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Alternative fuels in the Arab world: part 1

World Cement,


Arab countries have a long history of subsidising energy (fossil fuels or electricity) for public consumption. In many resource-rich countries such as the Kingdom of Saudi Arabia, low energy prices are used as a tool to distribute state benefits to the population without the need for extensive administrative capabilities and income testing. Under such circumstances, is there a place for alternative fuels in the Arab world?

More than 10 years ago, MVW Lechtenberg presented a paper on ‘Alternative Fuels for the Cement Industry’ at the Arab International Cement Conference. At that time, most of the participants could not understand how waste-derived fuels could be used in a cement plant. Energy prices during this period were even lower than today, accompanied by high cement prices and required cement production capacities. A Libyan delegate, Rajab El Mahmoudi, noted: “You made a very interesting presentation, but maybe 10 years too early. However, this will be the future!”

 In the Arab Human Development Report ‘Energy Subsidies in the Arab World’, published in 2012, the authors predicted the energy situation currently developing in some Arab countries, such as Egypt, Saudi Arabia and Tunisia.1

Energy subsidies, prices and the Arab Spring

Energy subsidies can cause a number of economic inefficiencies,1 which are experienced throughout the Arab world. They can result in the misallocation of resources, preventing the country from optimising the use of its reserves. They can incentivise over-usage of energy, leading to exceptionally high consumption growth rates for energy in many parts of the Arab world. They can lower incentives for productivity improvements and investments in more energy-efficient technology. They can distort pricing signals to customers, leading to energy waste, unwanted inter-fuel substitution effects and a lack of incentives for investment in alternative energies.

Energy subsidies can also have severe implications, including insufficient access to food and healthy nutrition, education and basic health services, as well as a lack of energy access itself.1 While energy subsidies constitute an important social safety net for the poor, they are regressive in nature as, in many instances, richer households tend to capture the bulk of subsidies, skewing the existing income distribution. Furthermore, in many cases, fuel subsidies can remove substantial resources from ‘pro-poor’ sectors such as health and education, and from social and infrastructure projects that are more beneficial to households in low-income brackets. Subsidies can lead to higher energy use or reduce the incentive to conserve energy, with potential adverse environmental consequences such as increasing airborne emissions and greenhouse gases. Fuel subsidies can also hinder the development of renewable and clean energy technologies, such as solar and wind, which find it difficult to compete with subsidised fossil fuels.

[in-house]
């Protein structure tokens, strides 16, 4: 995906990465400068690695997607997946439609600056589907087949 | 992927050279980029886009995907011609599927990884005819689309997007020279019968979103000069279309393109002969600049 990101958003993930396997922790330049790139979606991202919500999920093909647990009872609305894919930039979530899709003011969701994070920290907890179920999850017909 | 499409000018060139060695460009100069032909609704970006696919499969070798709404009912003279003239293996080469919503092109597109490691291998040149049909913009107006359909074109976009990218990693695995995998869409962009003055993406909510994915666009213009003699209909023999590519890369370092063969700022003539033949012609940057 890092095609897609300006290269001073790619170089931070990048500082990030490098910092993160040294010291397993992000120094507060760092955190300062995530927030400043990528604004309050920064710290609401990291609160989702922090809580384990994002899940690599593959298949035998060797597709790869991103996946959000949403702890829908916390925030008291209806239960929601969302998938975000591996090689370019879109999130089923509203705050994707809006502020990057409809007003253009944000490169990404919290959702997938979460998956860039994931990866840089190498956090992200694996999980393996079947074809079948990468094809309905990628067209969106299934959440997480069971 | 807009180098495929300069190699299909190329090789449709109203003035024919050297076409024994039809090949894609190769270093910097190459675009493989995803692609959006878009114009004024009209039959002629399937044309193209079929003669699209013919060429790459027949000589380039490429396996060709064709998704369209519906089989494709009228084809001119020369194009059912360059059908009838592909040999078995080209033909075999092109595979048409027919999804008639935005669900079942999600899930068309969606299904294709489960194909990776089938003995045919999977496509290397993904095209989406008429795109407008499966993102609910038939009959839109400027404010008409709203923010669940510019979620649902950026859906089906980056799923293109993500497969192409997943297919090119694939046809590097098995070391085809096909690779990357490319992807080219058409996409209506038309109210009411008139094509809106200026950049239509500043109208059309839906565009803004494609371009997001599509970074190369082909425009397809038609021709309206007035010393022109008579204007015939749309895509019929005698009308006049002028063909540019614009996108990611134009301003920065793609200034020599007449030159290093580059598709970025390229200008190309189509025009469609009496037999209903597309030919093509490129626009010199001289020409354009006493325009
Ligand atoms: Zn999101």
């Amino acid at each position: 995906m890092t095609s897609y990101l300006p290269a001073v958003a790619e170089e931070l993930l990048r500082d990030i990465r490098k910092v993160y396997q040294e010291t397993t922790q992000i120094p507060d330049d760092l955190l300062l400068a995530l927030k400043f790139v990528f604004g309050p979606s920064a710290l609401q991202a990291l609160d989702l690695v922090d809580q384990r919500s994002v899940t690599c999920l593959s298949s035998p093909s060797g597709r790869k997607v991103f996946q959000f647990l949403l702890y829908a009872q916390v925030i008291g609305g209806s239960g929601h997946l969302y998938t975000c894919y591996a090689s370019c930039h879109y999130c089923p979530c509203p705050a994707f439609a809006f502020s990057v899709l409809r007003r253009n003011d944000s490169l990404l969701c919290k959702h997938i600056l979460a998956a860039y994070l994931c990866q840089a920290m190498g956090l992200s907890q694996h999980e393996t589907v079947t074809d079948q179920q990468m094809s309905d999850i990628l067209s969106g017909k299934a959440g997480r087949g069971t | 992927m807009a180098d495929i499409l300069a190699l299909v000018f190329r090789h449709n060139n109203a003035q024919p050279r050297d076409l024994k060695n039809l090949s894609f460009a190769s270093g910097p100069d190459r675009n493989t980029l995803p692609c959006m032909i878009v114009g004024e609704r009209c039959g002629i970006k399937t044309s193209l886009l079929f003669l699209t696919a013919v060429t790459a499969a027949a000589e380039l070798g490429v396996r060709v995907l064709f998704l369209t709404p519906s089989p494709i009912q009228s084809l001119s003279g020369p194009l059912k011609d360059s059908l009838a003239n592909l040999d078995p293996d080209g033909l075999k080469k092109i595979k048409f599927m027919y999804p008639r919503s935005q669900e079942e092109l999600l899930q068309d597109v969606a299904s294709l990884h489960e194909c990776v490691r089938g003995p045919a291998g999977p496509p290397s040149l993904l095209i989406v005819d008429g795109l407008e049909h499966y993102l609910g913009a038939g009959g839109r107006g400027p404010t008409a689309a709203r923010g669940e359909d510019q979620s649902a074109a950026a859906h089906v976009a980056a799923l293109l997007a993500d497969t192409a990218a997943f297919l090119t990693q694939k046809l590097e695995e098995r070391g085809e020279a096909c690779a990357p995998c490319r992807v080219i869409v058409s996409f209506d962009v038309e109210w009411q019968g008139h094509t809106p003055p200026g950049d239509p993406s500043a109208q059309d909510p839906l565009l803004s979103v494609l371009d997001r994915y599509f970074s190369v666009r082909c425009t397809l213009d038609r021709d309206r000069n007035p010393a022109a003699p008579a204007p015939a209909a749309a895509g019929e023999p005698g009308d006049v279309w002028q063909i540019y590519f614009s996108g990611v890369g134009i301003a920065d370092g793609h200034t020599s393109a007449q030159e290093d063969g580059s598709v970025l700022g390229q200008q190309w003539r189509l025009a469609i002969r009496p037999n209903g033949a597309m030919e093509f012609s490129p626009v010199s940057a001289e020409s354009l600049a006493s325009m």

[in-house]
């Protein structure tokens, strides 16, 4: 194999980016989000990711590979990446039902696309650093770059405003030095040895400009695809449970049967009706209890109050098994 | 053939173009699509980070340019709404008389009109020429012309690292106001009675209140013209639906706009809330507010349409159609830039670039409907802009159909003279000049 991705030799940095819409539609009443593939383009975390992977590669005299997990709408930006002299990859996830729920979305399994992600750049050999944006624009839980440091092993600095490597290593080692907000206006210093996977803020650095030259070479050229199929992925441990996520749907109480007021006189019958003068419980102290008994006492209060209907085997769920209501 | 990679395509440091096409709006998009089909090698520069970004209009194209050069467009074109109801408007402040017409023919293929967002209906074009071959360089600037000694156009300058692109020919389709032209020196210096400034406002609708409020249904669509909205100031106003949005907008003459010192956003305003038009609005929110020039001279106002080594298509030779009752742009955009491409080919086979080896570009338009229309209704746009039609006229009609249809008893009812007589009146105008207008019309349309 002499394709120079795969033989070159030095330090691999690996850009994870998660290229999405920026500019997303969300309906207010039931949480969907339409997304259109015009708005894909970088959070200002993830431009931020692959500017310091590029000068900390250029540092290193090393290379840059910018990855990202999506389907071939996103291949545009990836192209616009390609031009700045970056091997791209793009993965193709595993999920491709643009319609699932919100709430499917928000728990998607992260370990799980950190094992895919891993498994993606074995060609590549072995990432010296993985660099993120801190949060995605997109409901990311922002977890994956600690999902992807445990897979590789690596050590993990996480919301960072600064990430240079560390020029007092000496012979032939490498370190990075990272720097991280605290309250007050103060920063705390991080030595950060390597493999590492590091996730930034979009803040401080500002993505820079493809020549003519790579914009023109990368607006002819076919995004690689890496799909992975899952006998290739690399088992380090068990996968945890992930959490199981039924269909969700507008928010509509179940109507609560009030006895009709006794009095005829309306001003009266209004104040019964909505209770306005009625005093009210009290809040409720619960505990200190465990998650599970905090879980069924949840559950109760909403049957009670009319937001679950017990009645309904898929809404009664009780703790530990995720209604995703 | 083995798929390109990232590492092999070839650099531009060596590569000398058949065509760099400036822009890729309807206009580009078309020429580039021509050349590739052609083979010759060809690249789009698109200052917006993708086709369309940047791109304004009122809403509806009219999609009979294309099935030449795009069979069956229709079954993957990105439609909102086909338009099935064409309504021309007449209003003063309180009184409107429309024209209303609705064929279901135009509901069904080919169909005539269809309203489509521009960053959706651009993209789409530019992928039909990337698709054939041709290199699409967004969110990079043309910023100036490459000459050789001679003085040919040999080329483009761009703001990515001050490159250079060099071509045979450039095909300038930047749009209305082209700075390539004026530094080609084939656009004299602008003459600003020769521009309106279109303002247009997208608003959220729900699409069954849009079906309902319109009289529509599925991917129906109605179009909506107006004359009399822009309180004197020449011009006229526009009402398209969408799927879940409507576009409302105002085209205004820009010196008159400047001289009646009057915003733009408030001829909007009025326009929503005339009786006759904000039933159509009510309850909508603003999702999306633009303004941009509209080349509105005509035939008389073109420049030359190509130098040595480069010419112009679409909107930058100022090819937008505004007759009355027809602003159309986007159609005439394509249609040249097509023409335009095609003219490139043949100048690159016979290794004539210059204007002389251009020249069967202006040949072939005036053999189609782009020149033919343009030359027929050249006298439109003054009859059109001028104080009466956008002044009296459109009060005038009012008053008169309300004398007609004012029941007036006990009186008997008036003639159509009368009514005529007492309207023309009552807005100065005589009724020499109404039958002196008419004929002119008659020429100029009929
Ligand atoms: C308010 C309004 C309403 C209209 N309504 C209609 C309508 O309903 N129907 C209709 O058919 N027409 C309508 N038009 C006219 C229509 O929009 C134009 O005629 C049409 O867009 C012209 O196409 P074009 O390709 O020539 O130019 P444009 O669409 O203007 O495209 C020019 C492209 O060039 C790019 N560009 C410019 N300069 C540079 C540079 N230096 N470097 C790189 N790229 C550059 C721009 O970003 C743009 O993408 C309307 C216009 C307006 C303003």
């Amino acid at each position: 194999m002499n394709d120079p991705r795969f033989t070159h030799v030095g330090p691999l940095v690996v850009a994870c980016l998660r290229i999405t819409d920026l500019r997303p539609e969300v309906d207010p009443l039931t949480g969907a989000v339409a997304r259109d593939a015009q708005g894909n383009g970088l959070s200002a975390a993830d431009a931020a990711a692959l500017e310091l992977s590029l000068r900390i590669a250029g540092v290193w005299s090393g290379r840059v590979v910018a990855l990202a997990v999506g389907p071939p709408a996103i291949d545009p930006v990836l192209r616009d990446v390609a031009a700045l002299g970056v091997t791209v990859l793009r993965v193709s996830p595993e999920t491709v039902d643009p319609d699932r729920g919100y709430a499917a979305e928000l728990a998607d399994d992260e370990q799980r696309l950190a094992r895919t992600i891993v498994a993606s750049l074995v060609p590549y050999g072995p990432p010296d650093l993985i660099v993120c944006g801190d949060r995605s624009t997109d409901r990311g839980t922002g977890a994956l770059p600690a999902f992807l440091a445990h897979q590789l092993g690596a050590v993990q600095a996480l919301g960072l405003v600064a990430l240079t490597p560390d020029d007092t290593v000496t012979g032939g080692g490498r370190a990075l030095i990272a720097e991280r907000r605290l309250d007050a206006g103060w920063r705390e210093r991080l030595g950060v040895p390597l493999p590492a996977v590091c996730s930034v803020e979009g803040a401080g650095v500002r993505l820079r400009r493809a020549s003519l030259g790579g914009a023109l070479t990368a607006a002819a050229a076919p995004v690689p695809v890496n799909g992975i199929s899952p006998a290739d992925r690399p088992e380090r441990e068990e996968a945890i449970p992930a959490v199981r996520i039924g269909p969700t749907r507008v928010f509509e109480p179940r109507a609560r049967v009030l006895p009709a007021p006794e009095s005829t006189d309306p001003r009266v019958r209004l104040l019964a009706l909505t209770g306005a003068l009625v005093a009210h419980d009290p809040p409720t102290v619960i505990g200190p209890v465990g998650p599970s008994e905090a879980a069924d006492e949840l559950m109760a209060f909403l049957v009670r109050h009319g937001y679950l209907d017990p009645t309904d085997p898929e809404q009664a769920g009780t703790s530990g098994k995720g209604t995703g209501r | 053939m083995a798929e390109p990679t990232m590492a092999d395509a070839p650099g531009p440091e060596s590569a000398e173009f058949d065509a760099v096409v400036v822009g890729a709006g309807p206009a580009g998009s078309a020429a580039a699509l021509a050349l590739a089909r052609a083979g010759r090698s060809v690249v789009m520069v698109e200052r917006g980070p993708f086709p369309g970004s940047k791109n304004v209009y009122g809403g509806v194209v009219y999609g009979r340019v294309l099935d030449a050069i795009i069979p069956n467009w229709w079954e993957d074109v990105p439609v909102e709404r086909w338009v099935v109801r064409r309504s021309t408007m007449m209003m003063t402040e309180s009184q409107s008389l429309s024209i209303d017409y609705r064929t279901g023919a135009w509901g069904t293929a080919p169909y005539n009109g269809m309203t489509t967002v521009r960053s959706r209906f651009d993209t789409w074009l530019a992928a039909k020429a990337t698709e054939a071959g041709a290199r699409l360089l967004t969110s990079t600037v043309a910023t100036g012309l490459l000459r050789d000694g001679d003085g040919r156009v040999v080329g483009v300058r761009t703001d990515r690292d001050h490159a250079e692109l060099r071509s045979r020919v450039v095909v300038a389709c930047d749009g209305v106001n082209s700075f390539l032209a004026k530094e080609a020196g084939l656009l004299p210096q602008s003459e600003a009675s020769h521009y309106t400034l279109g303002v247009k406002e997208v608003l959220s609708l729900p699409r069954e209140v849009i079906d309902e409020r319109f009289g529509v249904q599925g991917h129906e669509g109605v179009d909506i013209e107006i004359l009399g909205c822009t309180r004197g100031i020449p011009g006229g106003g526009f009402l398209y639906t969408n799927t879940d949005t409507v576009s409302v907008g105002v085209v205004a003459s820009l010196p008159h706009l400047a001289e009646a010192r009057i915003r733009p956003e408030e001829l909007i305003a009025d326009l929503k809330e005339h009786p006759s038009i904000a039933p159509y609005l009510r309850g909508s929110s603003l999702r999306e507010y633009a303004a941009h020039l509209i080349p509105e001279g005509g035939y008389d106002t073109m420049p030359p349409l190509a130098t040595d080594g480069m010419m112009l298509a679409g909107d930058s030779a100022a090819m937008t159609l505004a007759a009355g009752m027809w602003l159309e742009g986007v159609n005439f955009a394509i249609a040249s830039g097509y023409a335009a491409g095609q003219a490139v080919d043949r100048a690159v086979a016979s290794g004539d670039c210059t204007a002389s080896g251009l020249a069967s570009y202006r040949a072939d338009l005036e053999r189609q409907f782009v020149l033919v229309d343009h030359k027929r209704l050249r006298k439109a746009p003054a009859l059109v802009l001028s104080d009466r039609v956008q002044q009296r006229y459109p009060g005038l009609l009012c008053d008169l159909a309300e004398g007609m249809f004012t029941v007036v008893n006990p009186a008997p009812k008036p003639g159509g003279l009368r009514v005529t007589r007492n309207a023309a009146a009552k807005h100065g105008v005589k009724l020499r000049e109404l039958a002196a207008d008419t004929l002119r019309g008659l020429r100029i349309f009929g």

The world – especially the Arab world – has changed dramatically since the Arab Spring, which forced governments to rethink their policies and actions for different reasons. The new Egyptian government is not able to continue the former policies for providing cheap energy, while in the Kingdom of Saudi Arabia the government is preparing the pathway for less oil exploration with lower environmental impact using more renewable energy.


Read part 2 here.

Written by Dirk Lechtenberg, MVW Lechtenberg, Germany. This is an abridged version of the full article, which appeared in the May 2015 issue of World Cement. Subscribers can read the full article by logging in. They can also read the magazine on smart phones and tablets by downloading World Cement’s app.


References

  1. Bassam Fattou, Laura El-Katiri, ‘Energy Subsidies in the Arab World’, United Nations Development Programme, Regional Bureau for Arab States, Arab Human Development Report, Research Paper Series (2012).
  2. Aljazira Capital, ‘Alternative Fuels in Saudi Cement Industry’, Thematic Report (December 2014).
  3. Heba Saleh, ‘Egypt Sharply Raises Energy Prices’ (July 2014). Available at: http://www.ft.com/cms/s/0/08576d00-043f-11e4-ab6a-00144feab7de.html#axzz3QDu7n0mt
  4. Partial Fuel Switching to Agricultural Wastes, Sewage Sludge & Refuse Derived Fuel (RDF) at Arabian cement plant. Project Design Document Form for CDM Project Activities, Version 07 (22 December 2012).
  5. Current Experience of Alternative Fuels Utilization in Egypt, CementUAE.
  6. When Oil Prices Drop, Some Countries Lose. Stratfor Global Intelligence (November 2014). Available at: http://www.stratfor.com/analysis/when-oil-prices-drop-some-countries-lose#axzz3QE3TeSm6

Read the article online at: https://www.worldcement.com/africa-middle-east/06052015/alternative-fuels-in-the-arab-world-part-1-790/


 

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